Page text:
OK this is a bit complicated but stick with me. The general idea is cut everything, fry everything, boil and drain your rice then layer and let it gently cook. So here we go-
Wash your rice and let it soak in enough water to cover it mixed with LOTS of salt (like 1/4 a cup) Let it sit at least a couple hours. It can be over night if you want or all day. whatever works with your schedule.
Zest your oranges coarsely (either with a julienne tool or by hand avoiding the white part of the rind) and boil to get rid of the bitterness. Just about 1 min.
Break your noodles and brown them. Stay nearby because they burn real quickly.
Chop and brown your onions.
Seed and cut your dates into quarters. Then brown them. Set aside. Fry your raisins until they puff up. Set aside.
Mix your zest, onions, dates, raisins with your turmeric some salt and pepper, cinnamon, and half of your saffron.
Add the slivered almonds to a pan with some butter and the rest of your saffron and a 1/8 cup of water to dissolve the saffron and coat on the almonds. Set aside.
Bring half a pot of water to a boil. Add in your noodles and rice. once it comes to a boil again drain water.
Rinse your pot and add enough oil to coat the bottom of the pot and start layering with rice and noodles and your mix of sweets.
Use a butter knife or the end of your fork/spoon and make holes in your rice. You will cut up some pieces of butter in the holes. (NOTE: this is the traditional way of doing it. Being a bit more conscious of our health, I don't always do this. Especially for this recipe there is already enough oil in it to make it yummy and not greasy) Pour about 1/4 a cup of water over your rice and close the lid.
Put your stove at medium low and let it cook for a good 30-40 min. At the end increase the heat to make some crispy tahdig.
Checking that your rice is cooked: 1. you can open it and take a quick taste. but in Persian cuisine it is a big no no to open the lid before it is ready because you lose your steam if it is not done. so- the way my mother and grandparents do it is wet your finger and quickly dab it on the side of your pot. If it quickly sizzles and the water evaporates, it is ready, if not, let it sit still. I have no idea how it actually works, but have learned not to ask, just to do because it works!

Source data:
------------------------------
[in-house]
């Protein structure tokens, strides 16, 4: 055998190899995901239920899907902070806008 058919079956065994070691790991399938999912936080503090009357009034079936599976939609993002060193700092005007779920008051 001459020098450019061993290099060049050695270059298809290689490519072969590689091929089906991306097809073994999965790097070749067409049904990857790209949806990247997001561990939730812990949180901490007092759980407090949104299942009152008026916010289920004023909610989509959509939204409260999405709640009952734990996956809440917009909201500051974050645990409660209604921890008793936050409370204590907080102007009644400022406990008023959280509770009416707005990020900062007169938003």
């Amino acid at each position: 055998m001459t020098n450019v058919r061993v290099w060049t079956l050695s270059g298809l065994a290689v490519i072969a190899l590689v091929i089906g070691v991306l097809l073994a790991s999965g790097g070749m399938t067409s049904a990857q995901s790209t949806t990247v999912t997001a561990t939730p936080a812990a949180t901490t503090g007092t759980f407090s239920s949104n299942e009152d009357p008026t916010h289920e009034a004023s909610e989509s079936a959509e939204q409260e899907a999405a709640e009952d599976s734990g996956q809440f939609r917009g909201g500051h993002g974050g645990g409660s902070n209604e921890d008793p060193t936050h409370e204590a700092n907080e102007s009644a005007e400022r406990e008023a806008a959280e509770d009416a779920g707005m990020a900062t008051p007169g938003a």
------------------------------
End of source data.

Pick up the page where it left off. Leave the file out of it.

When your rice is ready, shake your rice lose of the pan and flip on a large plate OR serve then place your tahdig on top.
Serve the almonds on top and place on your table to ENJOY!
This is traditionally something on the New Year's eave table in Iran. However is made all year round. Normally this is served with Sabzi polo, or just regular Persian Basmati Rice. I LOVE zereshk (Berberis Vulgaris) So you can make a side of it if you would like to add on top or just leave it the way I have it here . If you don't feel like eating it with rice, you can enjoy it more like a sandwich. You can also eat it cold, room temperature, or hot. Really versatile and one of my favourites. It takes a while to prepare,
The Persian calendar is called the Solar Hejri calendar. The first day of the year varies each year (according to the US calendar/Gregorian Calendar) but is the first day of Spring each year.
Flat Leaf Parsley - 1 bunch
Cilantro - .5 bunch
Dill - 1 table spoon dried
Green Onions - 2 bunches just the greens (in the place of Tareh)
Lettuce - 6 large romaine lettuce leaves
Zereshk - 1/2 cup
Walnuts - 1/2 cup (chopped halved however you like, I like it larger)
Fenugreek - about a palm full (1 tablespoon) crushed
Salt and pepper to taste (I use 1/2 teaspoon salt 1/4 teaspoon pepper)
Cinnamon 1/8 teaspoon
Turmeric - 1/4 teaspoon
Eggs - 5
Canola oil - at least 1/4 cup
Takes about 1- 1.5 hours to make
Wash your greens and chop finely or throw in a food processor.
Wash and drain your Zereshk and add to your greens.
Add your walnuts very roughly chopped
Add in your spices and Salt and Pepper to taste
Add your 5 eggs and beat vigorously. You want your Kookoo Sabzi to puff, so the more you whisk it (I use a fork. With the walnuts and zereshk it gets extra churning so the whisk just takes longer to clean, and the chunks get stuck in it etc.)
Heat the oil in your pan and add your mixture. Lower your heat to medium.
Once you see the edges underneath browning and the top hardening (I actually cover with a lid of another larger pot to make it harden quicker) Cut into 6 pieces.
you can add another 1/4 cup between the cut koo koo. My grandfather would add even more oil so that the cut parts of the koo koo are super crispy. To avoid the extra calories and oil, I don't.
Flip with the help of 2 spatulas so the other side gets cripsy. this time do not cover so that it does crisp up.
If you are still stuck on your sides (like I was) you can lift the sides and fry it a bit. Not needed at all. Your choice.